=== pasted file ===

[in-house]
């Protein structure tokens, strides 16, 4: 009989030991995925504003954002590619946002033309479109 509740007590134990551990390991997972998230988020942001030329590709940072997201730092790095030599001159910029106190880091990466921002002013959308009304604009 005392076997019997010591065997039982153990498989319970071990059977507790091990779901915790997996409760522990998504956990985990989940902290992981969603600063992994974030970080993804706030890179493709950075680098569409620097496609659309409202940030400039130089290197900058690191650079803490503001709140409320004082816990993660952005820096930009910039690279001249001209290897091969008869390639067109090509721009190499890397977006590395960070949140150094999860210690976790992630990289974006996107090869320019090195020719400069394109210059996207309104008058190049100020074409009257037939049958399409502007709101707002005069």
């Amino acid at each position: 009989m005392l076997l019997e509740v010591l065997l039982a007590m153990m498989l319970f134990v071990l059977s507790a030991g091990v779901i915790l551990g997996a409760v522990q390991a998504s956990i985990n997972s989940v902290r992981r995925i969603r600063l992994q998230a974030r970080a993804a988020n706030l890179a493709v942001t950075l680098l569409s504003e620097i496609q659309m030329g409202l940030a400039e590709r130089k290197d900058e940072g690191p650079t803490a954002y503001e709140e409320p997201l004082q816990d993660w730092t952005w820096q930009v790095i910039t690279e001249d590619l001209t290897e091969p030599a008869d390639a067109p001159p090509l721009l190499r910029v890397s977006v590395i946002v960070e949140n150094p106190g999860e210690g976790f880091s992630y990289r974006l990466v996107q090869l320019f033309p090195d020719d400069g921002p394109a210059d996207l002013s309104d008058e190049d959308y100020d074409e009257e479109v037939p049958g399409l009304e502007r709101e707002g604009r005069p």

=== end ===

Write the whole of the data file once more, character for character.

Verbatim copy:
[in-house]
């Protein structure tokens, strides 16, 4: 009989030991995925504003954002590619946002033309479109 509740007590134990551990390991997972998230988020942001030329590709940072997201730092790095030599001159910029106190880091990466921002002013959308009304604009 005392076997019997010591065997039982153990498989319970071990059977507790091990779901915790997996409760522990998504956990985990989940902290992981969603600063992994974030970080993804706030890179493709950075680098569409620097496609659309409202940030400039130089290197900058690191650079803490503001709140409320004082816990993660952005820096930009910039690279001249001209290897091969008869390639067109090509721009190499890397977006590395960070949140150094999860210690976790992630990289974006996107090869320019090195020719400069394109210059996207309104008058190049100020074409009257037939049958399409502007709101707002005069």
């Amino acid at each position: 009989m005392l076997l019997e509740v010591l065997l039982a007590m153990m498989l319970f134990v071990l059977s507790a030991g091990v779901i915790l551990g997996a409760v522990q390991a998504s956990i985990n997972s989940v902290r992981r995925i969603r600063l992994q998230a974030r970080a993804a988020n706030l890179a493709v942001t950075l680098l569409s504003e620097i496609q659309m030329g409202l940030a400039e590709r130089k290197d900058e940072g690191p650079t803490a954002y503001e709140e409320p997201l004082q816990d993660w730092t952005w820096q930009v790095i910039t690279e001249d590619l001209t290897e091969p030599a008869d390639a067109p001159p090509l721009l190499r910029v890397s977006v590395i946002v960070e949140n150094p106190g999860e210690g976790f880091s992630y990289r974006l990466v996107q090869l320019f033309p090195d020719d400069g921002p394109a210059d996207l002013s309104d008058e190049d959308y100020d074409e009257e479109v037939p049958g399409l009304e502007r709101e707002g604009r005069p």